What’s “growing on” in the park?

Do you ever pull into the park and are in awe of how beautiful the landscaping is? I for sure do, and I am on the property almost every day. Paula, our Landscape Designer, along with Meg her assistant and our talented Grounds Maintenance team, work so diligently to keep the park looking magnificent. Paula even creates a floral display for all of our rental guests as a welcome gift upon check in that they can bring home with them. Who doesn’t want a little piece of Normandy Farms at home?I I often find myself asking “Paula, what’s the name of this flower? When do you plant it? When does it bloom?” She never hesitates to share all of her knowledge… maybe one day I’ll use it for my own garden! I spent some time with Paula this past week, photographing some of what is growing in the park and having her educate me on each one. I hope you enjoy the photos!
#1 Dusty Miller
Dusty miller is an annual, meaning that their life cycle only lasts one year. Although Paula has noticed over the past few seasons, that if she’s lucky, it does regrow the following year. This type of plant enjoys direct sunlight and does not require much water or maintenance at all. It is frequently used to add some greenery to a floral display. Paula specifically likes to use it to jazz up a fall floral arrangement bringing some grey balance to the normal bright tones that are accompanied with a fall floral arrangement. You can find this flower around the Reception Center and Recreation Lodge
#2 Ruby Falls Weeping Red Bud
According to Paula this is the most asked about piece of landscaping in the park. In the spring this weeping bud starts off with clusters of red berries, which bloom into flowers in the late spring and finally develop into a heart shaped leaf which is what gives it so much character! A unique trait about this red bud is the location of where the flowers grow. On most shrubs or bushes that bloom, the flowers can be found on the end of the branch whereas here the flowers bloom on multiple areas of the branch giving it a full effect. The Ruby Fall Weeping Red Bud can be found at the entrance of Pool #3 behind the Recreation Lodge.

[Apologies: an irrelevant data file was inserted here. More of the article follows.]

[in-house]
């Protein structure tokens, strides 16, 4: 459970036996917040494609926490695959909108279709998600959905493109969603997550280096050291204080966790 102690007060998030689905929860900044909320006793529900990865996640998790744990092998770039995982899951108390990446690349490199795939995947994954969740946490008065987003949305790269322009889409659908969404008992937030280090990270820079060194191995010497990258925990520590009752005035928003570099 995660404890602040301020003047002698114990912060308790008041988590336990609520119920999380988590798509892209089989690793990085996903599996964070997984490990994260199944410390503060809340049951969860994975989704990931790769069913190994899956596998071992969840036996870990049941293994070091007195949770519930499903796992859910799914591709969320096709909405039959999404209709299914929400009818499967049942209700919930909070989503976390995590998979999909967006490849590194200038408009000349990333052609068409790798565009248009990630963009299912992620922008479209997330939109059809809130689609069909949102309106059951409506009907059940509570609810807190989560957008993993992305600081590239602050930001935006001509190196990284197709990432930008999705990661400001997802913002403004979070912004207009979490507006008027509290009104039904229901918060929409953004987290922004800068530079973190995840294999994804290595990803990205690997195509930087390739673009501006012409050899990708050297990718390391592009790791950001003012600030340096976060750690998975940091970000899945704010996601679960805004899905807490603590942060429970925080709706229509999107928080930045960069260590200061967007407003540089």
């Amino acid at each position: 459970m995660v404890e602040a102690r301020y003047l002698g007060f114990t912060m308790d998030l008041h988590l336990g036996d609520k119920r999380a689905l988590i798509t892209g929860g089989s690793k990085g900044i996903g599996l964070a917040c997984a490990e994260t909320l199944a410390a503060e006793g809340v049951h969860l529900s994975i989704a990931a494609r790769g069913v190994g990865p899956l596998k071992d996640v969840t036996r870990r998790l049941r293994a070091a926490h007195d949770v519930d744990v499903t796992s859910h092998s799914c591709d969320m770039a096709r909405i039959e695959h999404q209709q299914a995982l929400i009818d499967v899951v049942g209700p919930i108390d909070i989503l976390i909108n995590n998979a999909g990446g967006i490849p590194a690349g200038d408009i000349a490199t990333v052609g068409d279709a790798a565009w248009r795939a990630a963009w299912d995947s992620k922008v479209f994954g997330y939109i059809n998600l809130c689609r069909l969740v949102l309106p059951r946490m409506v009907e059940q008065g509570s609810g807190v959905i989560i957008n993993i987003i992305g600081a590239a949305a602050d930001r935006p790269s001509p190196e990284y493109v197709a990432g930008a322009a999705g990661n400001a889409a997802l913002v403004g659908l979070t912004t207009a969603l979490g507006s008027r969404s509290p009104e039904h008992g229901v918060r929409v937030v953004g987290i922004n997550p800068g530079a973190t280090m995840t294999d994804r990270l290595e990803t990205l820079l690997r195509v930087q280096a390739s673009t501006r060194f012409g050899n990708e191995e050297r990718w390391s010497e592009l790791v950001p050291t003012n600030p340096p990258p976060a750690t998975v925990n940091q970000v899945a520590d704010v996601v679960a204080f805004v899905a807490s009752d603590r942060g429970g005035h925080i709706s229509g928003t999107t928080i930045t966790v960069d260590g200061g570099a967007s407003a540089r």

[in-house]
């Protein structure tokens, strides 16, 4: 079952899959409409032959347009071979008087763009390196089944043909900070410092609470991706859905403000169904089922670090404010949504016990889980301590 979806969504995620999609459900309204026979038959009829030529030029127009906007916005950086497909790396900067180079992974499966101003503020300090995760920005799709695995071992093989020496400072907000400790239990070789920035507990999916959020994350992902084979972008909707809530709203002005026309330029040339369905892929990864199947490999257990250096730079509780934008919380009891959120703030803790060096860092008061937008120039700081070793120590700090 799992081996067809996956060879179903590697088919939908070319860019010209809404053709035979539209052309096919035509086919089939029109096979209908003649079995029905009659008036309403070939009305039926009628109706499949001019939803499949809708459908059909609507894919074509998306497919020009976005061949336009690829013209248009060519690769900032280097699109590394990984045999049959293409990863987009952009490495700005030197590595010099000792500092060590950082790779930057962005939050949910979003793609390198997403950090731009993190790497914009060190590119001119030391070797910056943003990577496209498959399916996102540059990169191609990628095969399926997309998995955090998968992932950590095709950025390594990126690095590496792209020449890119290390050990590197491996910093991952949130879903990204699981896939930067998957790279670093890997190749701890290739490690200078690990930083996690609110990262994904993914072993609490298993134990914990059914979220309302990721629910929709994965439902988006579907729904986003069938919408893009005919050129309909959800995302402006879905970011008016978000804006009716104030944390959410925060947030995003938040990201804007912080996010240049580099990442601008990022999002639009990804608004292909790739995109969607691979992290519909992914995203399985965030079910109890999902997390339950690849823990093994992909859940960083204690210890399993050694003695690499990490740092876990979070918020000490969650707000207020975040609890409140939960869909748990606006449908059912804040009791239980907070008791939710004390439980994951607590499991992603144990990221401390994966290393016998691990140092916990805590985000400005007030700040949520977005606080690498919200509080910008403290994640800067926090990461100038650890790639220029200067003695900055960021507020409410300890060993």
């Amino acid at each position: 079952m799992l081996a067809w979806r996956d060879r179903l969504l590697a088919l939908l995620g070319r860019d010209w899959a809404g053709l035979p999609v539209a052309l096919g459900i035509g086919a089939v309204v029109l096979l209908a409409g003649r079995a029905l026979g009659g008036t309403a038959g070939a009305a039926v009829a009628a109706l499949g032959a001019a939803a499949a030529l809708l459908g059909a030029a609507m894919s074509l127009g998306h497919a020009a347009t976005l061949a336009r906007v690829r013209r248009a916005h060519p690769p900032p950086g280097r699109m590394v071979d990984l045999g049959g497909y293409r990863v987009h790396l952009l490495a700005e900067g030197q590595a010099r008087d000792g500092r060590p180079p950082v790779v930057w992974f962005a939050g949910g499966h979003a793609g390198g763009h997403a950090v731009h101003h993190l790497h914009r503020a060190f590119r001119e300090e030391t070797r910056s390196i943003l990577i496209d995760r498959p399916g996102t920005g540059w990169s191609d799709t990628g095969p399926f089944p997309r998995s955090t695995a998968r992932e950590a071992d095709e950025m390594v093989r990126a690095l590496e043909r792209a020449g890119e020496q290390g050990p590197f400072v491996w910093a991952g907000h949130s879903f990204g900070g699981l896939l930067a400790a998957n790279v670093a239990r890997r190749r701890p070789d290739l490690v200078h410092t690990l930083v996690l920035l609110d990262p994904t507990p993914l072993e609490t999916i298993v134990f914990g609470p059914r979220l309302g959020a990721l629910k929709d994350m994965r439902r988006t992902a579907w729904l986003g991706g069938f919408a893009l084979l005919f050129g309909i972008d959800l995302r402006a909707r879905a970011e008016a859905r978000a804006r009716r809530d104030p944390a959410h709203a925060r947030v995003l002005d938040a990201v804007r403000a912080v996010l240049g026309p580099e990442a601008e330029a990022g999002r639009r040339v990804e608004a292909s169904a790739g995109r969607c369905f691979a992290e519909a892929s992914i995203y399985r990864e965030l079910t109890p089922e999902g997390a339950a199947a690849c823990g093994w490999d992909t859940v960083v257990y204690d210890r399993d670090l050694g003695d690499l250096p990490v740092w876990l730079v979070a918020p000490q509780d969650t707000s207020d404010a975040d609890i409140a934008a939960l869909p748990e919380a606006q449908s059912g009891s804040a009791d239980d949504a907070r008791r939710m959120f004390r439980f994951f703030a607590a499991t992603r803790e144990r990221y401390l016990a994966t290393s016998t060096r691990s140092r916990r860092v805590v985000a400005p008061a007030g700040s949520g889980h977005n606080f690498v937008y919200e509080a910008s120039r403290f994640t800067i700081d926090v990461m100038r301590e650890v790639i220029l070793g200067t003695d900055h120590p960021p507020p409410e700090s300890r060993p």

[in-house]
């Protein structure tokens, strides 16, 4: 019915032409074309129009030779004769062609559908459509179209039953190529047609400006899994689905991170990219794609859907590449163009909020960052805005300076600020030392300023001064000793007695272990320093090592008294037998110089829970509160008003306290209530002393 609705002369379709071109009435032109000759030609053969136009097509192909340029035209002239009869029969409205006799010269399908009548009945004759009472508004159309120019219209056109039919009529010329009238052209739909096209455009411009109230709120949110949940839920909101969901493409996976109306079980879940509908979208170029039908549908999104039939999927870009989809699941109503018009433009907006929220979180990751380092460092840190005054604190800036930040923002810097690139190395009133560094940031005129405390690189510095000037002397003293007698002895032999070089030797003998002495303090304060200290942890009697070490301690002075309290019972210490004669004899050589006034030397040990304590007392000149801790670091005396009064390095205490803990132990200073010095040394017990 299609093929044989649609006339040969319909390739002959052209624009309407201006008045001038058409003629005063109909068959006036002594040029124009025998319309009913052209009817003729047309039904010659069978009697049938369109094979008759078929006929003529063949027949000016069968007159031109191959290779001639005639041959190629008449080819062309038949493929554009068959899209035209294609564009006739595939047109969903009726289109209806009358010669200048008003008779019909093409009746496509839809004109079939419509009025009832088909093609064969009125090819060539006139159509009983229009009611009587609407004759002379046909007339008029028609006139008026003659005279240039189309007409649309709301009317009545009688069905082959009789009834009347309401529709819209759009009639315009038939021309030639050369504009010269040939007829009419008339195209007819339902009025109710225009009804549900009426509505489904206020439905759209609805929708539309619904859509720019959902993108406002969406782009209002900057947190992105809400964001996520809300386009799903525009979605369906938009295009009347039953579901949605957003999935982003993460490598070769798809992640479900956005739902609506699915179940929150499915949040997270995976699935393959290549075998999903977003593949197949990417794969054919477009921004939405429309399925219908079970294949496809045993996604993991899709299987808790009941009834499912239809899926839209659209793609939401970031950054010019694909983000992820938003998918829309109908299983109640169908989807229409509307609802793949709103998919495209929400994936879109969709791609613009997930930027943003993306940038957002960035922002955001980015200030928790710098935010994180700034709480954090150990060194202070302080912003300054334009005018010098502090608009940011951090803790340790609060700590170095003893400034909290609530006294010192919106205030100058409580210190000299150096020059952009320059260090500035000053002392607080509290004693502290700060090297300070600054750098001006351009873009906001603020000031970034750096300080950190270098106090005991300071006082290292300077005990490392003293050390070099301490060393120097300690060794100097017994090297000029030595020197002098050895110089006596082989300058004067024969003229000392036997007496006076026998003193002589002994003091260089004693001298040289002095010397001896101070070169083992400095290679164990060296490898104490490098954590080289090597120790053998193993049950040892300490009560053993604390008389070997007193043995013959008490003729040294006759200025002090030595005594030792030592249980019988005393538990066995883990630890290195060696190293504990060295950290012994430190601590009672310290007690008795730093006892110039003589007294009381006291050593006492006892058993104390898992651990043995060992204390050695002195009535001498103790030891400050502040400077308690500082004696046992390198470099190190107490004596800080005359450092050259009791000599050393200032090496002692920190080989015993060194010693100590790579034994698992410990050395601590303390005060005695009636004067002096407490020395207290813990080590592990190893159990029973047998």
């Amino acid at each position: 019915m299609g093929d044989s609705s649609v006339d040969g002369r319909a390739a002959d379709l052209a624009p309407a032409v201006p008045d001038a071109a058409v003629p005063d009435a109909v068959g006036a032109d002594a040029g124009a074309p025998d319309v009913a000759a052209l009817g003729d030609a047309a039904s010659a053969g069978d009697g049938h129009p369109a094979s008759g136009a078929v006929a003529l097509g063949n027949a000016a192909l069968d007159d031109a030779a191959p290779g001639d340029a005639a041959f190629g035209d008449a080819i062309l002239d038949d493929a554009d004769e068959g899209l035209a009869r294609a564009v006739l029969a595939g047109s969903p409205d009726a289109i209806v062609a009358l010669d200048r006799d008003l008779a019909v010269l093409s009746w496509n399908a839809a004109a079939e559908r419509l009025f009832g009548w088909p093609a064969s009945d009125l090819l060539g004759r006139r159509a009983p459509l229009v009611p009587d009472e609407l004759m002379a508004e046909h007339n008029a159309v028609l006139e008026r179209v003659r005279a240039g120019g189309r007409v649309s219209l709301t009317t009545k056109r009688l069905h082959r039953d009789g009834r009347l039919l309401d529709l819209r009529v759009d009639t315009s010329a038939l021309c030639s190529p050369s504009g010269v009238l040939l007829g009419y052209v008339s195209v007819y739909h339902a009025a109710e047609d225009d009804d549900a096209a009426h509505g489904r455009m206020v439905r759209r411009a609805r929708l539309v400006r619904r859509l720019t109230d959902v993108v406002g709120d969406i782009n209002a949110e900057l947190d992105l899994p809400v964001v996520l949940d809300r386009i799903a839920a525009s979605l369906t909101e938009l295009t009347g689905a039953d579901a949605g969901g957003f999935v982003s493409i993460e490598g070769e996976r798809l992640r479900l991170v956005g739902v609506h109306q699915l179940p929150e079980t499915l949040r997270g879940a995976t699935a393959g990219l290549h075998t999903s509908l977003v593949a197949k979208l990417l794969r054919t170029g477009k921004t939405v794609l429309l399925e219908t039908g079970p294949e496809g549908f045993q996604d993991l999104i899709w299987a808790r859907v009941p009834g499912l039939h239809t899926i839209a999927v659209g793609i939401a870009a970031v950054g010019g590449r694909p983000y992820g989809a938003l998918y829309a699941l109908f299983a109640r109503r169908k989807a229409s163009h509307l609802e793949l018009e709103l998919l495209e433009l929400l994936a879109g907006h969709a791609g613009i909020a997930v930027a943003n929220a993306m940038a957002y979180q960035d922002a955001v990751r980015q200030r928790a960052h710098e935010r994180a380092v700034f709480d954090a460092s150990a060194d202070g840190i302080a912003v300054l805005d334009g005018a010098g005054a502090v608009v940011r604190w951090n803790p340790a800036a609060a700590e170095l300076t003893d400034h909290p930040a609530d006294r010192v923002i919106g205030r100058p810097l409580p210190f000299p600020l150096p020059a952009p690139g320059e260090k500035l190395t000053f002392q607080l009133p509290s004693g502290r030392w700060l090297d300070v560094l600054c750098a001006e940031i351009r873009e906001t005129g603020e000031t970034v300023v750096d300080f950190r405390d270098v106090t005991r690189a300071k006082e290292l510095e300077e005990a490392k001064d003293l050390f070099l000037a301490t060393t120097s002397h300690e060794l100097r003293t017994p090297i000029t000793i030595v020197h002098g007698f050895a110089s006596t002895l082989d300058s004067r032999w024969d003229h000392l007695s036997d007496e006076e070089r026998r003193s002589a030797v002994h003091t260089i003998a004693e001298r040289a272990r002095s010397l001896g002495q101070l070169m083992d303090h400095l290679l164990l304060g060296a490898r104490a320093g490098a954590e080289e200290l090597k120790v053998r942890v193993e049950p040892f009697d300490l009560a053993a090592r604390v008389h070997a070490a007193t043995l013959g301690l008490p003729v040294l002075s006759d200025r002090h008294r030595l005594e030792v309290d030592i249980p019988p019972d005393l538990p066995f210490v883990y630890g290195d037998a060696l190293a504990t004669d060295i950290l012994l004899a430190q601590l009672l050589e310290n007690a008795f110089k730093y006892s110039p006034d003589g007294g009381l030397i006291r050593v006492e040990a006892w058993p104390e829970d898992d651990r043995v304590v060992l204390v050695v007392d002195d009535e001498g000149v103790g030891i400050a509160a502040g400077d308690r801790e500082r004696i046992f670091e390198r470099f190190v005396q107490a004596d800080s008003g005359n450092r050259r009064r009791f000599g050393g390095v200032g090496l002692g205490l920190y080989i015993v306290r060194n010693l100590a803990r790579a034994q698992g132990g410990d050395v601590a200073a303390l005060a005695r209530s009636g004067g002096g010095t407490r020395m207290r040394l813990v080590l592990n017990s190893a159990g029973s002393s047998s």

#3 Hydrangeas
Hydrangeas line the entrance to Playground #1 adding color and brightness to the large green shrubs they grow from. They are a great summer flower and can be a variety of colors. The ones we specifically have in the park are referred to as “Nikko Hydrangeas”. Paula enjoys them in bouquets because of their size and how well they fill up a vase. According to Paula, before the hydrangea blooms there is a stick like part of the shrub that most people want to remove, but she has advised us not to… its where the flower grow from!
#4 Gladiolus
This specific flower grows very tall to the point it needs a supportive stick to hold it upright. Here at Normandy Farms, we have 5 or so different colors that have bloomed in this year. The correct care for gladiolus advises one to dig up every year and replant, however, Paula has found that the location of them in our park is so sunny and warm that she doesn’t have to! They keep blooming season after season and seem to be thriving! Gladiolus were the favorite flower of Mrs. Daniels, one of the original owners of Normandy Farms Campground.
#5 Dahlia’s
The yellow dahlia pictured is referred to as a “dinner plate dahlia” for its sheer size and circumference. Dahlias continue to bloom all summer long even after they are picked. Generally Paula would not expect to see her dahlias bloom until the end of July or very beginning of August. This season she began growing them at her home under a warmth light in mid-march which has allowed us to enjoy them in the park after she transitioned them into soil since about the beginning of June. Dahlias can be found around the Reception Center as well as at the Recreation Lodge
#6 Alliums
Last but certainly not least, our Alliums, the most unique flower we have growing in the park in my opinion. This past fall Paula planted over 100 bulbs in the park and the bloom this spring did not disappoint. Many guests, as well as team members have inquired what type of flower they are. Most even comment that they remind them of something out of a Dr. Seuss movie. They bloom in a bright purple color, and after the dry out, can still stand tall and provide an appeasing landscape for weeks. Paula has enjoyed this season experimenting with the 100 plus dried out alliums we have in the park. She has found that spray painting them to match a current themed weekend we have in the park can really jazz up her displays. I currently have some dried ones in a vase in my living room, and coming from someone without a green thumb they’re the best kind of floral arrangement to have… they don’t even require water! Alliums can primarily be found around our tennis and basketball courts.